Transformer-based Argument Mining for Healthcare Applications

Tobias Mayer
Tobias Mayer

ECAI, pp. 2108-2115, 2020.

Cited by: 0|Bibtex|Views69|DOI:https://doi.org/10.3233/FAIA200334
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Other Links: academic.microsoft.com|dblp.uni-trier.de
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For the dynamic embeddings coming from language models, the ones trained on the medical domain corpus, i.e., FlairPM and Embeddings from Language Models, show similar performances with a macro F1-score of.68 on the neoplasm test set

Abstract:

Argument(ation) Mining (AM) typically aims at identifying argumentative components in text and predicting the relations among them. Evidence-based decision making in the health-care domain targets at supporting clinicians in their deliberation process to establish the best course of action for the case under evaluation. Although the reaso...More

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Introduction
  • There is an increasing interest in the development of intelligent systems able to support and ease clinicians’ everyday activities
  • These systems apply to clinical trials, clinical guidelines, and electronic health records, and their solutions range from the automated detection of PICO2 elements [19] in health records to evidence-based reasoning for decision making [18, 8, 24, 35].
  • Given its aptness to automatically detect in text those argumentative structures that are at the basis of evidence-based reasoning applications, AM represents a potential valuable contribution in the healthcare domain
Highlights
  • In the healthcare domain, there is an increasing interest in the development of intelligent systems able to support and ease clinicians’ everyday activities
  • We present a complete AM pipeline for clinical trials relying on deep bidirectional transformers combined with different neural networks, i.e., Long Short-Term Memory (LSTM) networks, Gated Recurrent Unit (GRU) networks, and Conditional Random Fields (CRFs)4; 3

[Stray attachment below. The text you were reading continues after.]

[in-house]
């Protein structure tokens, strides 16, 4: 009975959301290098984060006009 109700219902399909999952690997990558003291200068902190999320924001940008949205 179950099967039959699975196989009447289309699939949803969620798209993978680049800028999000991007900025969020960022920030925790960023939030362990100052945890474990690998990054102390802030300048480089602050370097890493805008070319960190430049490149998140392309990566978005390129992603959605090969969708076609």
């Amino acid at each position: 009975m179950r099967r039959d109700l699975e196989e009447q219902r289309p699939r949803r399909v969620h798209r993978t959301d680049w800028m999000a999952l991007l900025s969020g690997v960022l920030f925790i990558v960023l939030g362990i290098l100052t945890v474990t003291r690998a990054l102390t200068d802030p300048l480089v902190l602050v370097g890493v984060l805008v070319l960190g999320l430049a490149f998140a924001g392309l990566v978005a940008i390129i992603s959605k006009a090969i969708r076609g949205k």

• For the dynamic embeddings coming from language models (LM), the ones trained on the medical domain corpus, i.e., FlairPM and Embeddings from Language Models (ELMo), show similar performances with a macro F1-score of .68 on the neoplasm test set
  • Evidence scores are higher than claim scores, leading to the conclusion that claims are more diverse than evidence
  • To support clinicians in decision making or in-automatically filling evidence tables for systematic reviews in evidence-based medicine, we propose a complete argument mining pipeline for the healthcare domain
  • Example 2 [True acupuncture was associated with 0.8 fewer hot flashes per day than sham at 6 weeks,]1 [but the difference did not reach statistical significance (95% CI, -0.7 to 2.4; P = .3).]2
  • We show that state-of-the-art argument mining systems are unable to satisfactorily tackle the two tasks of argument component detection and relation prediction on this kind of text, given its peculiar features
Methods
  • BERT SentClf BioBERT SentClf SciBERT SentClf RoBERTa. The Tree-LSTM based end-to-end system performed the worst with a F1-score of .37.
  • The Tree-LSTM based end-to-end system performed the worst with a F1-score of .37
  • This can be explained by the positional encoding in the persuasive essay dataset being more relevant than in ours.
  • There, components are likely to link to a neighboring component, whereas in the dataset the position of a component only partially plays a role, and the distance in the dependency tree is not a meaningful feature.
  • The main problem here is that it learns a multi-objective for link prediction, relation classification and type classification for source and target component, where the latter classification step is already covered by the sequence tagger and unnecessary at this step
Results
  • The authors present and discusses the empirical results of the AM pipeline for RCTs.

    Sequence Tagging The authors show the results for the best performing RNN models and the best performing embedding combinations in Table 2.